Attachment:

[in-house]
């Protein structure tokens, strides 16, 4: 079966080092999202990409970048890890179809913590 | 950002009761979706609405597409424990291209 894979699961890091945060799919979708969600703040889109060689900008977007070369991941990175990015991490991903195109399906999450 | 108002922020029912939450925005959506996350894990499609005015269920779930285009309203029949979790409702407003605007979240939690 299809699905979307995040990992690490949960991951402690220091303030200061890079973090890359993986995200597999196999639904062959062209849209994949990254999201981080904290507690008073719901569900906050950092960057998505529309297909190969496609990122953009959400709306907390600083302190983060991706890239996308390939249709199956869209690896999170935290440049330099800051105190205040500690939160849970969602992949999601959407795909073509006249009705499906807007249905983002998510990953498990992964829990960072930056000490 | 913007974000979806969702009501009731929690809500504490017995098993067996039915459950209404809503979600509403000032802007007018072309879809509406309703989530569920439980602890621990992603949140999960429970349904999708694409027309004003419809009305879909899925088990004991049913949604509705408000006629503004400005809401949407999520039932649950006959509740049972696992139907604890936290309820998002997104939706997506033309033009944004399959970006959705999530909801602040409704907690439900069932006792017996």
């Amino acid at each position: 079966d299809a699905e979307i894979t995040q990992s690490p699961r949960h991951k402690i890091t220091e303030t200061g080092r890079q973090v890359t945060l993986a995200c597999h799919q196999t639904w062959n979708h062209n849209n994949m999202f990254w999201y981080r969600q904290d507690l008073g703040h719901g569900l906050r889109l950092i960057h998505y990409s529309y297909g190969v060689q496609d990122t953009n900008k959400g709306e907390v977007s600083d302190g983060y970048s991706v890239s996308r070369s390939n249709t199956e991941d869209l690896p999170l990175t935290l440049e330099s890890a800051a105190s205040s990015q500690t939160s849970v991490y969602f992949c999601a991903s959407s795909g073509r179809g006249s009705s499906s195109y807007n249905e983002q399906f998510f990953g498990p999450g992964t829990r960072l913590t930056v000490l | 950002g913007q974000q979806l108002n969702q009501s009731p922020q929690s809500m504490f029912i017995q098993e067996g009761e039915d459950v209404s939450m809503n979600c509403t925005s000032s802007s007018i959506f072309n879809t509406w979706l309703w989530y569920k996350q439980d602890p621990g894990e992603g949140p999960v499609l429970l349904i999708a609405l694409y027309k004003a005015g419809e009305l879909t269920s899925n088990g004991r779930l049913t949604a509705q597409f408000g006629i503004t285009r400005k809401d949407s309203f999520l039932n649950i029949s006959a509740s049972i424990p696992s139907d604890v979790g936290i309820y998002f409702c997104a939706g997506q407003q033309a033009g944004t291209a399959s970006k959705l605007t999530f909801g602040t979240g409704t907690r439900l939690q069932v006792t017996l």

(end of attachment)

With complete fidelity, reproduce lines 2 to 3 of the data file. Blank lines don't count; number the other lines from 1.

């Protein structure tokens, strides 16, 4: 079966080092999202990409970048890890179809913590 | 950002009761979706609405597409424990291209 894979699961890091945060799919979708969600703040889109060689900008977007070369991941990175990015991490991903195109399906999450 | 108002922020029912939450925005959506996350894990499609005015269920779930285009309203029949979790409702407003605007979240939690 299809699905979307995040990992690490949960991951402690220091303030200061890079973090890359993986995200597999196999639904062959062209849209994949990254999201981080904290507690008073719901569900906050950092960057998505529309297909190969496609990122953009959400709306907390600083302190983060991706890239996308390939249709199956869209690896999170935290440049330099800051105190205040500690939160849970969602992949999601959407795909073509006249009705499906807007249905983002998510990953498990992964829990960072930056000490 | 913007974000979806969702009501009731929690809500504490017995098993067996039915459950209404809503979600509403000032802007007018072309879809509406309703989530569920439980602890621990992603949140999960429970349904999708694409027309004003419809009305879909899925088990004991049913949604509705408000006629503004400005809401949407999520039932649950006959509740049972696992139907604890936290309820998002997104939706997506033309033009944004399959970006959705999530909801602040409704907690439900069932006792017996």
């Amino acid at each position: 079966d299809a699905e979307i894979t995040q990992s690490p699961r949960h991951k402690i890091t220091e303030t200061g080092r890079q973090v890359t945060l993986a995200c597999h799919q196999t639904w062959n979708h062209n849209n994949m999202f990254w999201y981080r969600q904290d507690l008073g703040h719901g569900l906050r889109l950092i960057h998505y990409s529309y297909g190969v060689q496609d990122t953009n900008k959400g709306e907390v977007s600083d302190g983060y970048s991706v890239s996308r070369s390939n249709t199956e991941d869209l690896p999170l990175t935290l440049e330099s890890a800051a105190s205040s990015q500690t939160s849970v991490y969602f992949c999601a991903s959407s795909g073509r179809g006249s009705s499906s195109y807007n249905e983002q399906f998510f990953g498990p999450g992964t829990r960072l913590t930056v000490l | 950002g913007q974000q979806l108002n969702q009501s009731p922020q929690s809500m504490f029912i017995q098993e067996g009761e039915d459950v209404s939450m809503n979600c509403t925005s000032s802007s007018i959506f072309n879809t509406w979706l309703w989530y569920k996350q439980d602890p621990g894990e992603g949140p999960v499609l429970l349904i999708a609405l694409y027309k004003a005015g419809e009305l879909t269920s899925n088990g004991r779930l049913t949604a509705q597409f408000g006629i503004t285009r400005k809401d949407s309203f999520l039932n649950i029949s006959a509740s049972i424990p696992s139907d604890v979790g936290i309820y998002f409702c997104a939706g997506q407003q033309a033009g944004t291209a399959s970006k959705l605007t999530f909801g602040t979240g409704t907690r439900l939690q069932v006792t017996l």